Sunday, August 14, 2016

The Fibonacci Sequence in Six (plus) Languages

The Fibonacci Sequence in Six (plus) Languages
Python, C, Java, Node.js, Javascript, Powershell

I wanted to write a blog post that shows how to generate the Fibonacci sequence (0;1;1;2;3;5;8;13;21;34;55;...) in ten languages. Then I realized I would have to relearn some older language's syntax and that would mess up my current knowledge. So this is now down to five languages.

You should see output like:
First 10 Fibonacci numbers
1
2
3
5
8
13
21
34
55

Some of the scripts put the numbers on one line.

I had to encode all the less than and greater than's to keep the browser from interpreting them.



Python 2
I ran this in my Mac terminal with: python fibo.py

# fibonacci series generator for the first 10 numbers

# Seeds 0 and 1

x=0
y=1

print "First 10 Fibonacci numbers"

for i in range(1,10):
  t = x + y
  x = y
  y = t
  print t






Python 3
Then I rewrote it all in Python 3, and it uses fancy tuple unpacking which avoids needing a temporary variable. Putting in the end=" " keeps the series all on one line.

# fibonacci series generator for the first 10 numbers
# using tuple unpacking
# for Python 3

# Seeds 0 and 1

x=0
y=1

print ("First 10 Fibonacci numbers")

for i in range(1,10):
  print (y, end=" ")
  x, y = y, (x+y)





C
You need to compile this with a C compiler.

#include <stdio.h>

int main () 
{
  int x=0;
  int y=1;
  int i,t;
  printf ("First 10 Fibonacci numbers\n");

  for (i=0;i<10;i++)
  {
    t = x + y;
    x = y;
    y = t;
    printf ("%d ",t); 
  }
  printf("\n");

  return (0);
}



Java
Probably should have it be more object oriented, but that doesn't save any lines in this case.
You do have to have the Java dev kit installed on your system.
#include <stdio.h>

int main () 

{
  int x=0;
  int y=1;
  int i,t;
  printf ("First 10 Fibonacci numbers\n");
  for (i=0;i<10;i++)
  {
    t = x + y;
    x = y;
    y = t;
    printf ("%d ",t); 
  }
  printf("\n");
  return (0);
}



Node.js
Node is kind of like Javascript without needing a browser. It's a nice, refreshing language.
You have to have Node locally installed and then run it in the terminal with 
node fibo.js.

fibo.js:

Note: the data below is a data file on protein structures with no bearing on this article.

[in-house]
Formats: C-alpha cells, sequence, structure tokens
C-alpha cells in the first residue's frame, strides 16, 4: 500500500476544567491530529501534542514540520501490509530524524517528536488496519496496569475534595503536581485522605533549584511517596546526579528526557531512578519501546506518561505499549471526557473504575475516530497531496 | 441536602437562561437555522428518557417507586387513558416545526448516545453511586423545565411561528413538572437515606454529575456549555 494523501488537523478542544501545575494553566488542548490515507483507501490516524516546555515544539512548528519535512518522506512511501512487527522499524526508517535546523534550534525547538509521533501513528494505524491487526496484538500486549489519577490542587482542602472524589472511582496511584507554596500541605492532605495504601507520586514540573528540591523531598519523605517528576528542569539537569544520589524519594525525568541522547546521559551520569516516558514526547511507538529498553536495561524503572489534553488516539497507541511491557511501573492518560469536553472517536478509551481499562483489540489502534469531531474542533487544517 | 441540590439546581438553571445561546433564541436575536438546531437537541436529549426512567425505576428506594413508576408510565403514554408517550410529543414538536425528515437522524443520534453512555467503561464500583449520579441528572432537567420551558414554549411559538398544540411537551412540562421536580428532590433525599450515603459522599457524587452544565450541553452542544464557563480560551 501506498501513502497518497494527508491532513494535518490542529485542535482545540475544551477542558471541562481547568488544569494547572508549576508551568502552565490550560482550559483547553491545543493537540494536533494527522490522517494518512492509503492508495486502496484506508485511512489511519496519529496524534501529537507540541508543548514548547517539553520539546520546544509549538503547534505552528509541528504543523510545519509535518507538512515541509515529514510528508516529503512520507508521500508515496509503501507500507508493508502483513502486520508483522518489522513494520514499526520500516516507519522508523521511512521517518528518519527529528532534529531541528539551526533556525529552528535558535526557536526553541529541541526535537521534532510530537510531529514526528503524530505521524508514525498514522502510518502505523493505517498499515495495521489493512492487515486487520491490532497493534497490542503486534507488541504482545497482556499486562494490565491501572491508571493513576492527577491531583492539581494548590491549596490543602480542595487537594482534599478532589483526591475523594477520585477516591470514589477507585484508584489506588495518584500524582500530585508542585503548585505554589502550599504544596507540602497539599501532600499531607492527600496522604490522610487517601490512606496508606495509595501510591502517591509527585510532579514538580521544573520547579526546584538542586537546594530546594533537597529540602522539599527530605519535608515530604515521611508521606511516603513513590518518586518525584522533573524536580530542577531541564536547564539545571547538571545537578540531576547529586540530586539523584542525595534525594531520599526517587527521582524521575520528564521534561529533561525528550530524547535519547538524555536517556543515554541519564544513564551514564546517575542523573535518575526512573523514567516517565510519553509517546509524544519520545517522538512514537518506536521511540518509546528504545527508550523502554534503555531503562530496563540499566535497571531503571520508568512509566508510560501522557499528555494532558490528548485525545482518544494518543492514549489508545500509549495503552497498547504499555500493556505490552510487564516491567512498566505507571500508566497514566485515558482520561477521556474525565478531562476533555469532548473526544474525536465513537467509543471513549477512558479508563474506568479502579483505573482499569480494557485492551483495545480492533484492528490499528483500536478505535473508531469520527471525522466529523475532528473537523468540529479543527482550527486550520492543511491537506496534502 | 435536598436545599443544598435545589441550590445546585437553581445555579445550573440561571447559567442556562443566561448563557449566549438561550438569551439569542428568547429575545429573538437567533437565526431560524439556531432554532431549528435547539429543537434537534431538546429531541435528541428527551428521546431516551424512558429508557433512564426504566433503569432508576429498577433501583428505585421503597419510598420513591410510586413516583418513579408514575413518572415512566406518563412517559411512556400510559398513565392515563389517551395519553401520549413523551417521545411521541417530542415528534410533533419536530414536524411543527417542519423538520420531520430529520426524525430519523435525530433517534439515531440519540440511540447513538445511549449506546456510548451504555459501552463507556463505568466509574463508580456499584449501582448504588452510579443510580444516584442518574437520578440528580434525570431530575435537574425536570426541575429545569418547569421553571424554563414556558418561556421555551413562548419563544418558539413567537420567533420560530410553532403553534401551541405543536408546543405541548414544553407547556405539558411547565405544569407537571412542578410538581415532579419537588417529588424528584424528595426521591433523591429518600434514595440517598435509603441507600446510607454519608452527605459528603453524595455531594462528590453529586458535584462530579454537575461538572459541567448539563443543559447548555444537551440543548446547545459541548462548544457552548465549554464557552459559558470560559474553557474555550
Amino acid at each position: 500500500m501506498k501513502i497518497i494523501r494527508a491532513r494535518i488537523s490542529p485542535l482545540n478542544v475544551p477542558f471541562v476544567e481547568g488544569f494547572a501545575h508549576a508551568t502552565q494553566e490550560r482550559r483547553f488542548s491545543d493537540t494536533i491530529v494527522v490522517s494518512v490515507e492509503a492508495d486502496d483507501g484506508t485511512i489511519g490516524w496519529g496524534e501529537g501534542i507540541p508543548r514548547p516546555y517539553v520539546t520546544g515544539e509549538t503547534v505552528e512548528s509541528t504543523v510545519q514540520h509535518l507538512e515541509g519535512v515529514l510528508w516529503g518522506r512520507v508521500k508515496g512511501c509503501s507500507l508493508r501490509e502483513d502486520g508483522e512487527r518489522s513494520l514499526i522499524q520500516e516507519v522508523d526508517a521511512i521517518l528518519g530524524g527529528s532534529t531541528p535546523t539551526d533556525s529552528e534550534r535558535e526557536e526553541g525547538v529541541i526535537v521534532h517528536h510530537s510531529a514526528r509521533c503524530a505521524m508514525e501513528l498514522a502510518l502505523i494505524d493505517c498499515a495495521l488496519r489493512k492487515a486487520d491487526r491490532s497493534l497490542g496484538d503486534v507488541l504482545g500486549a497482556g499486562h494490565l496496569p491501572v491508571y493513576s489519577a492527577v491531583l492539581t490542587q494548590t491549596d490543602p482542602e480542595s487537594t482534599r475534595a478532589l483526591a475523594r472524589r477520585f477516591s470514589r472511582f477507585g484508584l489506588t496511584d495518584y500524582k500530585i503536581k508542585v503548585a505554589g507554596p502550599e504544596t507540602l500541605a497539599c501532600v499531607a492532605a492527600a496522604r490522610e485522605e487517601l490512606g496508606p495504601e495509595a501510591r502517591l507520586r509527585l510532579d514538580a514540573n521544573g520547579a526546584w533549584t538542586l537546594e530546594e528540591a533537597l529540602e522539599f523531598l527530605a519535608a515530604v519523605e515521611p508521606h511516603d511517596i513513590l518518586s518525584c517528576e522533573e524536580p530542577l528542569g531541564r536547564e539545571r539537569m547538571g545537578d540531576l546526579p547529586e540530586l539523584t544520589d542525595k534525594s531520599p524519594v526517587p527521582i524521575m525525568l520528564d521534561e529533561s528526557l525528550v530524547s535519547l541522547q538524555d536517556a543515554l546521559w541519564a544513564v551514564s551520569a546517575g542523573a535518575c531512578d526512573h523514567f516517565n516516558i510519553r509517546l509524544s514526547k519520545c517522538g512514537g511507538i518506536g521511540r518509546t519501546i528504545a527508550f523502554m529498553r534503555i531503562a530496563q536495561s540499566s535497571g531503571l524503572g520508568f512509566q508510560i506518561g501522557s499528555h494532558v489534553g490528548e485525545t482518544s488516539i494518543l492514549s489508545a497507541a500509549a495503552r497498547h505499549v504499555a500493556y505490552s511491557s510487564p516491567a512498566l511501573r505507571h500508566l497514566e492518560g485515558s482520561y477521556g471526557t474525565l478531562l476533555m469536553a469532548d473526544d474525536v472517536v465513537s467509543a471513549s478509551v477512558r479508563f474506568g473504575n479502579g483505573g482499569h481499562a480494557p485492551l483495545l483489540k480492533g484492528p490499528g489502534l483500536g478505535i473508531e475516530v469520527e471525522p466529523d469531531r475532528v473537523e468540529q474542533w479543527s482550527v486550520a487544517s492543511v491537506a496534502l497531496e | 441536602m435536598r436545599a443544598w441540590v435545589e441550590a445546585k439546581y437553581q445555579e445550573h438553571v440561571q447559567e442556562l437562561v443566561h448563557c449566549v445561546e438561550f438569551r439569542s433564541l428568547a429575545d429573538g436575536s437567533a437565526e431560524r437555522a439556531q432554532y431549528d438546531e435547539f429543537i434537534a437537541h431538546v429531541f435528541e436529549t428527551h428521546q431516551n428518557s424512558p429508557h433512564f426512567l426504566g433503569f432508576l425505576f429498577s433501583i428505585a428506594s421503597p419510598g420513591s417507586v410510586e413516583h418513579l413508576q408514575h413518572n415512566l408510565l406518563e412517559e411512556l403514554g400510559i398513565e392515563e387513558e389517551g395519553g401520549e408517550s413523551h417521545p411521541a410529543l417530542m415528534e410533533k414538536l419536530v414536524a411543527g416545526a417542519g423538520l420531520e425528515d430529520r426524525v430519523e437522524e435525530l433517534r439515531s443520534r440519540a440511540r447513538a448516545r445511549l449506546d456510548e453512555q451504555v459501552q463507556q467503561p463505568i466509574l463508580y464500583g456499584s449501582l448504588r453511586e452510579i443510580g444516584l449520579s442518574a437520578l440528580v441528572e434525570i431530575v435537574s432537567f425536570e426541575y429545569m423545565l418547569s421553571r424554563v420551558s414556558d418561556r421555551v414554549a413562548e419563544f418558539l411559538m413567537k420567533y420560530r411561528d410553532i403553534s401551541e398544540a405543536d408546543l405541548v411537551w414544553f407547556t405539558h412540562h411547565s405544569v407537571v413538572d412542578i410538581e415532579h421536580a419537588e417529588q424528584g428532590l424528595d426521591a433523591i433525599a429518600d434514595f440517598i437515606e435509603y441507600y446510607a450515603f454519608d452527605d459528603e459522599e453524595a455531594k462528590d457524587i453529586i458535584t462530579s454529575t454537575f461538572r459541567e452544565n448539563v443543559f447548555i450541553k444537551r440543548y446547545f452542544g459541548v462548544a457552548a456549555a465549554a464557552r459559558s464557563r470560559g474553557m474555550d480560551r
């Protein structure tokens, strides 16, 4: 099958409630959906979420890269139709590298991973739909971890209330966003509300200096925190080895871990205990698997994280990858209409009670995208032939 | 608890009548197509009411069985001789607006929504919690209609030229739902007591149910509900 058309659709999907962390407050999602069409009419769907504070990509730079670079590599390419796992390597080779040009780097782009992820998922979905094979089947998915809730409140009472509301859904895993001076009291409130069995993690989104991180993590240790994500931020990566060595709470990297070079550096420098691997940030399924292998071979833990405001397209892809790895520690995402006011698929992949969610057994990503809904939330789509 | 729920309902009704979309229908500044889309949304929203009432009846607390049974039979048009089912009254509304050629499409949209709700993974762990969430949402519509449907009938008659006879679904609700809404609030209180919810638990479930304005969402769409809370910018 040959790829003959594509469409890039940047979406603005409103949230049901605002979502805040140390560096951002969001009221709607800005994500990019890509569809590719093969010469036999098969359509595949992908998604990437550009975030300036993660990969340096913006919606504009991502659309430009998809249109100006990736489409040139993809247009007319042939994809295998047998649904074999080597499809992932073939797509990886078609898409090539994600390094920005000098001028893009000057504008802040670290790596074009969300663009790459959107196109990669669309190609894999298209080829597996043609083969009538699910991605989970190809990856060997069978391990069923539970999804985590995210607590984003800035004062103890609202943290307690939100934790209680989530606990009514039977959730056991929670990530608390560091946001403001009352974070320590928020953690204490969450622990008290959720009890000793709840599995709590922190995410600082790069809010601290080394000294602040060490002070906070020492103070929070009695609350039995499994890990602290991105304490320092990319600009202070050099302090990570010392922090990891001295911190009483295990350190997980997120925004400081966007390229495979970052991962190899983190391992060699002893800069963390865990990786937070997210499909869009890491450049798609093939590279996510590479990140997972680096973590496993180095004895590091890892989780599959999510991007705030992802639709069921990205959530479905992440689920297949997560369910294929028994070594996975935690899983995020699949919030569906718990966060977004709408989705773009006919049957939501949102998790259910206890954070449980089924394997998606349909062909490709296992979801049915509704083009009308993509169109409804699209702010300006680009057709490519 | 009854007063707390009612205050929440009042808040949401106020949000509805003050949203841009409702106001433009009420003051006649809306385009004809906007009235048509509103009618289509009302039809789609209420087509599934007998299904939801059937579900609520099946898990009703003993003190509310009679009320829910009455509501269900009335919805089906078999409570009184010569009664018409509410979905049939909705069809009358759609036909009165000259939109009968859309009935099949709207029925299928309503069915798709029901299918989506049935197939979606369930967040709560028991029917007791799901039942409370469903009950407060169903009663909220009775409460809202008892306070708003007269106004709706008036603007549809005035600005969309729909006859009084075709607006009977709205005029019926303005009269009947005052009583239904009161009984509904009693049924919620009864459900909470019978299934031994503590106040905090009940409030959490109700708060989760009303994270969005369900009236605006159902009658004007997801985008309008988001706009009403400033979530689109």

x=0
 y=1
 console.log ("First 10 Fibonacci numbers.")
 for (i=0;i<10 font="" i="" nbsp="">
 {
     t = x + y
     x = y
     y = t
     console.log (t);
 } 



Javascript Load this one into a browser. Getting this to even show up in the browser was a pain. Had to remove all the html and script tags. Tag: means the tag inside of angle brackets. Close tag: means use the closing tag which is the tag proceeded with a forward slash.
Tag: html
Tag: body
Tag: script
 x=0
 y=1
 document.write("First 10 Fibonacci numbers.")
 for (i=0;i<10;i++) 
 {
     t = x + y
     x = y
     y = t
     document.write(t," ");
 } 

Close tag: script
Close tag: body
Close tag: html


Powershell
$x = 0
$y = 1

$enditer = 10

for ($i=0;$i -lt $enditer;$i++) 
{
  $t = $x + $y
  write-host $t " "
  $x = $y
  $y = $t
}

write-host "End of series"

3 comments:

Sharon Minsuk said...

Object oriented, schmobject oriented. There's a time and a place for everything, and this was not that. ;-)

Getting Javascript to show up: try substituting '<' for '<' to be able to make tags visible. Then wrap the whole thing with the 'pre' tag to get all your whitespace to show up without all those pesky  .

Sharon Minsuk said...

Bah. That was supposed to say, try substituting the character entity in place of '<' ! Blogger turned my character entity back into a <. :-)

Let's see if this works:

&<
&lt;

Ellen said...

I had to take out all the html in those sections and use the pre tag, but I have to remove all the html first.